The Westerner: .264 Winchester Magnum

By Chuck Hawks

The smallest caliber in Winchester's series of standard length belted magnums, which includes the .264, .300, .338, and .458 Winchester Magnums, the .264 Winchester Magnum (a 6.5mm to Europeans) was designed to be the ultimate ultra-long range big game cartridge. Winchester called it "The Westerner" in their early catalogs. All of these standard length magnums were created by shortening the long .300 Holland & Holland Magnum case so that it would work through standard length actions. In addition, the body taper was reduced to increase capacity, and the shoulder angle was increased.

Current factory ballistics for the .264 Mag. list a 140 grain bullet at a muzzle velocity (MV) of 3,030 fps and muzzle energy (ME) of 2,854 ft. lbs. The 300 yard figures are 2,326 fps and 1,682 ft. lbs. of energy. These figures are considerably reduced from the original factory ballistics. Winchester and Remington used to load the 140 grain bullet to a MV of 3200 fps and ME of 3180 ft. lbs. from a 26" barrel. Those loads gave a mid-range trajectory of approximately 4.9" over 300 yards. A 26" barrel is preferred to get full performance from the .264 Mag.

The 26th edition of the Hodgdon Data Manual shows that a 120 grain bullet can be driven at a MV of 3023 fps with 60.0 grains of H4831 powder, or 3369 fps with 65.0 grains of H4831. The trajectory of a 120 grain spitzer bullet at a MV of 3300 should look about like this: +2.4" at 100 yards, +3" at 160 yards, +2.6" at 200 yards, and -3" at 321 yards. That bullet has a BC of .433 and at that MV it makes a deadly ultra-long range bullet for deer and antelope hunting.

The Hornady Handbook, Third Edition shows a load with their excellent 129 grain Interlock Spire Point bullet at a MV of 3200 fps using 66.3 grains of H450 powder. The ME of that load is 2934 ft. lbs. The Hornady trajectory figures for that load look like this: +3.3" at 100 yards, +4.1" at 200 yards, 0 at 300 yards, and -9.6" at 400 yards. Holding the horizontal crosshair level with the top of a mule deer's back should put the bullet into the heart/lung area at 400 yards. This is a fine ultra-long range load for all medium size big game animals.

With the Hornady 140 grain Interlock SP bullet a MV of 3100 fps can be achieved over 64.4 grains of H450 powder. The ME is 2988 ft. lbs. The trajectory of a 140 grain spitzer bullet at a MV of 3100 fps looks about like this: +2.5" at 100 yards, +2.3" at 200 yards, and -3" at 306 yards. This is nearly identical to the trajectory of the popular 130 grain .270 Winchester bullet. 140 grains is probably the best all-around bullet weight for the .264 Magnum.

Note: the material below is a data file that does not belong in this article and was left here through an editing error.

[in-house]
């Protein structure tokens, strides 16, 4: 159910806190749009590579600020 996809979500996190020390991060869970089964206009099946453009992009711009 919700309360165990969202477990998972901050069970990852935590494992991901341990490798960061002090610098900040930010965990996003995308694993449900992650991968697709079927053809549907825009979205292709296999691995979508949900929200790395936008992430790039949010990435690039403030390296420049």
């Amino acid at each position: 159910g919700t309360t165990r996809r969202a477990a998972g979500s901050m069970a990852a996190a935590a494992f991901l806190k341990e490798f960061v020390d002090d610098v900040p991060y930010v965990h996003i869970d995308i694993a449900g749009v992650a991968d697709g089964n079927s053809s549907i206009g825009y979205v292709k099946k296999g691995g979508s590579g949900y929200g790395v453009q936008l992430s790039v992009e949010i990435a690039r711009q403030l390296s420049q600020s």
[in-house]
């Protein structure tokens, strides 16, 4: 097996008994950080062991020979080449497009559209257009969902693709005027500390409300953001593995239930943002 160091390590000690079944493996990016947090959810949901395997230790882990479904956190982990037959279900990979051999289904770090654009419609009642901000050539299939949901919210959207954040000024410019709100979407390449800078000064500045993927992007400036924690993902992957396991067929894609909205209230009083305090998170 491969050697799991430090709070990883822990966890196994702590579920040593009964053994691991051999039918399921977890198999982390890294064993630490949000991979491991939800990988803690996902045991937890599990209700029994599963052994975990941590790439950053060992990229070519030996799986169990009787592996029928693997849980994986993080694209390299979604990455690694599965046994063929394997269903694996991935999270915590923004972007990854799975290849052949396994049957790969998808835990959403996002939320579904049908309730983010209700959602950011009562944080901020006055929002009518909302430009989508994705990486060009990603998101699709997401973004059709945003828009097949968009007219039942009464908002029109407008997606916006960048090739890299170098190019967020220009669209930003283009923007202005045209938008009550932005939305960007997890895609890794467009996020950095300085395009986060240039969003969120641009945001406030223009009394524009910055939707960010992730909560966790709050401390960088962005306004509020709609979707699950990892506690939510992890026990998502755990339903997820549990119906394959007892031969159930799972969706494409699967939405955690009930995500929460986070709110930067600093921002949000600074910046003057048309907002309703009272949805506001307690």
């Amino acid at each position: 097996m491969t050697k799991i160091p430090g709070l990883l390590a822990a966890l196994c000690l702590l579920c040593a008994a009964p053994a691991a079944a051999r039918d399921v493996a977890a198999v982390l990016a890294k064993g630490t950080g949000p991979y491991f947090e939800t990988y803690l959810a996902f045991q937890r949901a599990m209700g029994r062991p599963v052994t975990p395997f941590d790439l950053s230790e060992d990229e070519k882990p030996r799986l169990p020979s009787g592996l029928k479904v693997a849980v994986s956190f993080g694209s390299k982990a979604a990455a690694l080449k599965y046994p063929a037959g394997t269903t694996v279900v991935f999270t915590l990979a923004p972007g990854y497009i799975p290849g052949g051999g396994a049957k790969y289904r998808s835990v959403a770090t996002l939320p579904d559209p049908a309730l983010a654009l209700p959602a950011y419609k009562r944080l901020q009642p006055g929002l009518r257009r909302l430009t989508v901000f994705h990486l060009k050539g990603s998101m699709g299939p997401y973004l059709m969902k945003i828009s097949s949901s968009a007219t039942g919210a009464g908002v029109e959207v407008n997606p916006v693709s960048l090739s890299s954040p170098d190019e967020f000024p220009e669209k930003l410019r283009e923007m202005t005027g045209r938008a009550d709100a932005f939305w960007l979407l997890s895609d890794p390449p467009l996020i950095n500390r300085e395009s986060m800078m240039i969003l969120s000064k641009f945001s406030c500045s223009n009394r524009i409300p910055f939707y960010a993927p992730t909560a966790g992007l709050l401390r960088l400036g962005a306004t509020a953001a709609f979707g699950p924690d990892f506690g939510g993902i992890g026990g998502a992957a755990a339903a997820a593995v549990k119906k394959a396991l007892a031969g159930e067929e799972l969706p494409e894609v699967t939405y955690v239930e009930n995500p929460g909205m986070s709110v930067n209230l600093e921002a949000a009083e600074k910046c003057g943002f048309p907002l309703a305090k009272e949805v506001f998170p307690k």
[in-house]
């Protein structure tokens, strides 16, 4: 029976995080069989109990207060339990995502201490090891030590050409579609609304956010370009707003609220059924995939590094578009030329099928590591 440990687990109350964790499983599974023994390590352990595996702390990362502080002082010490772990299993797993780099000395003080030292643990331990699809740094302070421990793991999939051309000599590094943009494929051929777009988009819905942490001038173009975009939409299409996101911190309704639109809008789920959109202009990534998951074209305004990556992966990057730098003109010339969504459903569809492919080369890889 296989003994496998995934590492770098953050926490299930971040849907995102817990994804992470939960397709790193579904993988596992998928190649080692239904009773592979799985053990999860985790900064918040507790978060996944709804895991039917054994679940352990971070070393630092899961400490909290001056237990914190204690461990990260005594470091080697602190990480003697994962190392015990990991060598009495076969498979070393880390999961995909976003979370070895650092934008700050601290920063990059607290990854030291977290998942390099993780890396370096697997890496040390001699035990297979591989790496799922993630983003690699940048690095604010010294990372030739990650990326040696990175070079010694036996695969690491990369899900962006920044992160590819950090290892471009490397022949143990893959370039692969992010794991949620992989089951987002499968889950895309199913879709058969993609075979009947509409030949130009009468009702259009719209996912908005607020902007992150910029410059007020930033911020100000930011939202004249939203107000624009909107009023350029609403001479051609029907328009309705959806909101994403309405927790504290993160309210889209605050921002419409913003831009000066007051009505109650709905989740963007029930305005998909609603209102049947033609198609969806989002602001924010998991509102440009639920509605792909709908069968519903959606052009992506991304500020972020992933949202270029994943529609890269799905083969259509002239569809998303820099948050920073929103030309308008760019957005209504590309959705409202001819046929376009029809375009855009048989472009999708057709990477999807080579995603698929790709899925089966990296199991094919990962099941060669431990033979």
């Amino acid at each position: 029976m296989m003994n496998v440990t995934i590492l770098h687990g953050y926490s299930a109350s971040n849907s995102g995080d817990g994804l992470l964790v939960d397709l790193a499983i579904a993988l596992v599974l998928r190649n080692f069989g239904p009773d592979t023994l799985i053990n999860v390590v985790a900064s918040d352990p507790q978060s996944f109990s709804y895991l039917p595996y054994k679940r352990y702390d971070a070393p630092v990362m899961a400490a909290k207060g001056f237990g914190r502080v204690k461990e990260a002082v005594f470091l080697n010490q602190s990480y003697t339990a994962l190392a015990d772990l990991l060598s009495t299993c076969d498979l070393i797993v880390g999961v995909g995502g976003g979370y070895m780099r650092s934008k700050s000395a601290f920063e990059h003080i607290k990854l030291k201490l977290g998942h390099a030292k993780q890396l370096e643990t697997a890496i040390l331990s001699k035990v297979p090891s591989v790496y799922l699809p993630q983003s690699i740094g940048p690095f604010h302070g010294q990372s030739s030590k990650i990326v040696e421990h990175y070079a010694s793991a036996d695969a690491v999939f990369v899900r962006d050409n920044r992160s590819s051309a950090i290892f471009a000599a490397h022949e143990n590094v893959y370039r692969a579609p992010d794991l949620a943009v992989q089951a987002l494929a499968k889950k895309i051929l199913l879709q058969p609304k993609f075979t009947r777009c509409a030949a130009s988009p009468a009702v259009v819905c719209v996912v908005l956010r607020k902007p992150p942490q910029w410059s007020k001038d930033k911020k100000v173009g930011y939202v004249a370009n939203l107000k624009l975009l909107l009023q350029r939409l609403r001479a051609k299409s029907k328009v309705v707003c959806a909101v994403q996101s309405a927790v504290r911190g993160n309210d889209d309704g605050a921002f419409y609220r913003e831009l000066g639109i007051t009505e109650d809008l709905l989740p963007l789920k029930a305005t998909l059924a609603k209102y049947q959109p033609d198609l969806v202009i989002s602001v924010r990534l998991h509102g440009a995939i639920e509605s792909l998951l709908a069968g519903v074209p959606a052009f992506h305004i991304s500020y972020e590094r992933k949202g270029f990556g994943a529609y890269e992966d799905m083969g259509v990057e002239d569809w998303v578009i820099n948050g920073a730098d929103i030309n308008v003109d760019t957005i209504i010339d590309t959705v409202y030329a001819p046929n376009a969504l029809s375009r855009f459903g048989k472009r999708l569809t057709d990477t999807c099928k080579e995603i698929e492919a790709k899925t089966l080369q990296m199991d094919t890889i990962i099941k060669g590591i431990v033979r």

Hornady data shows that the long 160 grain RN bullet can be driven to a MV of 2800 fps with 61.8 grains of H450 powder. The ME is 2786 ft. lbs. Hornady ballistics tables show that if zeroed at 200 yards the 160 grain RN will hit +2.3" at 100 yards and -10.2" at 300 yards. This is not a long range bullet, but it has a SD of .328 and offers extreme penetration for use on heavy or dangerous game.

As one of the top long range calibers, the .264 Mag. probably deserves more popularity than it has gotten. The recoil energy, shooting a 140 grain bullet at 3200 fps in an 8.5 pound rifle, is 19.2 ft. lbs. This is virtually identical to a 7mm Rem. Mag. rifle shooting a 150 grain bullet at 3100 fps. Naturally, the muzzle blast from a full house .264 Mag. is pretty severe. Another complaint is relatively short barrel life. However, the .264 Mag. is no worse in this regard than any other cartridge operating at similar pressure and velocity.

For these reasons, as well as the popularity of the earlier and better established .257 Weatherby Magnum, .270 Winchester, and .270 Weatherby Magnum (not to mention the competition from the later 7mm Remington Magnum), the .264 never caught on in a big way. As I write this only Remington and Winchester load the ammunition. Winchester still offers a couple of their Model 70 variations in .264. Otherwise only small, essentially custom, makers chamber their extremely expensive rifles for the .264 Win. Mag.

Whether the .264 Mag. is really any more practical than the .270 Win. is a moot point. You can make a pretty good argument that it is not. Winchester admits that its advantage lies primarily at ranges in excess of 400 yards. Needless to say, only a tiny percentage of hunters can shoot well enough, even from a rest, to justify 400 yard shots at medium size big game animals. And among those who can, even fewer are willing to lug around standard length bolt action rifles with 26" barrels. In the popular 22" barrel length, the .264 Mag. has minimal ballistic advantage over a .270, but the muzzle flash from the Magnum is sensational. Still, for those few who have the willingness and the skill, the .264 Win. Mag. may be the answer.

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Copyright 2001, 2012 by Chuck Hawks. All rights reserved.